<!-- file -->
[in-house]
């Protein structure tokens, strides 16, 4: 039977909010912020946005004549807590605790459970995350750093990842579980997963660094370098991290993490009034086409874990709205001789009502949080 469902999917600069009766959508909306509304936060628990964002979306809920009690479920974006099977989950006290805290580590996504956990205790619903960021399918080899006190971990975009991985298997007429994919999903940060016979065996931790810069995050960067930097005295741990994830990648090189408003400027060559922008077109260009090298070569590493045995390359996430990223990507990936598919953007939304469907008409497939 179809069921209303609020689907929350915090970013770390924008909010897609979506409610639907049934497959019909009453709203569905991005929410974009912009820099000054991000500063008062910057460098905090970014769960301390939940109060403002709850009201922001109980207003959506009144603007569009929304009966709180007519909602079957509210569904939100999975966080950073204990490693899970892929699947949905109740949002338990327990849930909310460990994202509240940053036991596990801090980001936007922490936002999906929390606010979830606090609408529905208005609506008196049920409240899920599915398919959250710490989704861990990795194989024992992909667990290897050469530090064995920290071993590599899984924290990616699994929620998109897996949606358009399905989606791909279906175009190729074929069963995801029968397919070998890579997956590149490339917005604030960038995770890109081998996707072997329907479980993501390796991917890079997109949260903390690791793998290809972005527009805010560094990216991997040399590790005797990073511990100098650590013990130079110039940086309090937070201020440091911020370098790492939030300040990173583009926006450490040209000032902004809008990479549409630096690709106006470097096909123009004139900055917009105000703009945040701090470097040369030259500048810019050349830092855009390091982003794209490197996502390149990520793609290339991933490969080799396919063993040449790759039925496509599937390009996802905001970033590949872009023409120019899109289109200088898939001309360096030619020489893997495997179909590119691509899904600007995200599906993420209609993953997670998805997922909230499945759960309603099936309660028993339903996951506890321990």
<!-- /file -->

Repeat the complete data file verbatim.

[in-house]
């Protein structure tokens, strides 16, 4: 039977909010912020946005004549807590605790459970995350750093990842579980997963660094370098991290993490009034086409874990709205001789009502949080 469902999917600069009766959508909306509304936060628990964002979306809920009690479920974006099977989950006290805290580590996504956990205790619903960021399918080899006190971990975009991985298997007429994919999903940060016979065996931790810069995050960067930097005295741990994830990648090189408003400027060559922008077109260009090298070569590493045995390359996430990223990507990936598919953007939304469907008409497939 179809069921209303609020689907929350915090970013770390924008909010897609979506409610639907049934497959019909009453709203569905991005929410974009912009820099000054991000500063008062910057460098905090970014769960301390939940109060403002709850009201922001109980207003959506009144603007569009929304009966709180007519909602079957509210569904939100999975966080950073204990490693899970892929699947949905109740949002338990327990849930909310460990994202509240940053036991596990801090980001936007922490936002999906929390606010979830606090609408529905208005609506008196049920409240899920599915398919959250710490989704861990990795194989024992992909667990290897050469530090064995920290071993590599899984924290990616699994929620998109897996949606358009399905989606791909279906175009190729074929069963995801029968397919070998890579997956590149490339917005604030960038995770890109081998996707072997329907479980993501390796991917890079997109949260903390690791793998290809972005527009805010560094990216991997040399590790005797990073511990100098650590013990130079110039940086309090937070201020440091911020370098790492939030300040990173583009926006450490040209000032902004809008990479549409630096690709106006470097096909123009004139900055917009105000703009945040701090470097040369030259500048810019050349830092855009390091982003794209490197996502390149990520793609290339991933490969080799396919063993040449790759039925496509599937390009996802905001970033590949872009023409120019899109289109200088898939001309360096030619020489893997495997179909590119691509899904600007995200599906993420209609993953997670998805997922909230499945759960309603099936309660028993339903996951506890321990």